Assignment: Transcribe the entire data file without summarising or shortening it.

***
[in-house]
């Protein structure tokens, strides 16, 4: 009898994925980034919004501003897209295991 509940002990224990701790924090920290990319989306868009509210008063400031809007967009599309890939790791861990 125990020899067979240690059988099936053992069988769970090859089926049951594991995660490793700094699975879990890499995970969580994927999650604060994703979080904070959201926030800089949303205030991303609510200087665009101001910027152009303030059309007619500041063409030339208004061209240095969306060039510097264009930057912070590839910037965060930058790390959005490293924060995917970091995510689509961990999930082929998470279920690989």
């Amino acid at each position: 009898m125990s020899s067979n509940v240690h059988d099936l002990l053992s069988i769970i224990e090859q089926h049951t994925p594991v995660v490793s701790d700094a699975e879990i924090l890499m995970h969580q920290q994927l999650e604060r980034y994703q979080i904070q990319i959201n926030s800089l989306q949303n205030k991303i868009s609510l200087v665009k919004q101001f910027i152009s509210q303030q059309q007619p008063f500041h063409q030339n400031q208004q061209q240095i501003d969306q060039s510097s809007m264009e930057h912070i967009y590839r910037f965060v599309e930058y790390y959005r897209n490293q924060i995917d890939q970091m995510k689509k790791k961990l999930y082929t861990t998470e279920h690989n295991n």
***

[in-house]
């Protein structure tokens, strides 16, 4: 009898994925980034919004501003897209295991 509940002990224990701790924090920290990319989306868009509210008063400031809007967009599309890939790791861990 125990020899067979240690059988099936053992069988769970090859089926049951594991995660490793700094699975879990890499995970969580994927999650604060994703979080904070959201926030800089949303205030991303609510200087665009101001910027152009303030059309007619500041063409030339208004061209240095969306060039510097264009930057912070590839910037965060930058790390959005490293924060995917970091995510689509961990999930082929998470279920690989």
């Amino acid at each position: 009898m125990s020899s067979n509940v240690h059988d099936l002990l053992s069988i769970i224990e090859q089926h049951t994925p594991v995660v490793s701790d700094a699975e879990i924090l890499m995970h969580q920290q994927l999650e604060r980034y994703q979080i904070q990319i959201n926030s800089l989306q949303n205030k991303i868009s609510l200087v665009k919004q101001f910027i152009s509210q303030q059309q007619p008063f500041h063409q030339n400031q208004q061209q240095i501003d969306q060039s510097s809007m264009e930057h912070i967009y590839r910037f965060v599309e930058y790390y959005r897209n490293q924060i995917d890939q970091m995510k689509k790791k961990l999930y082929t861990t998470e279920h690989n295991n």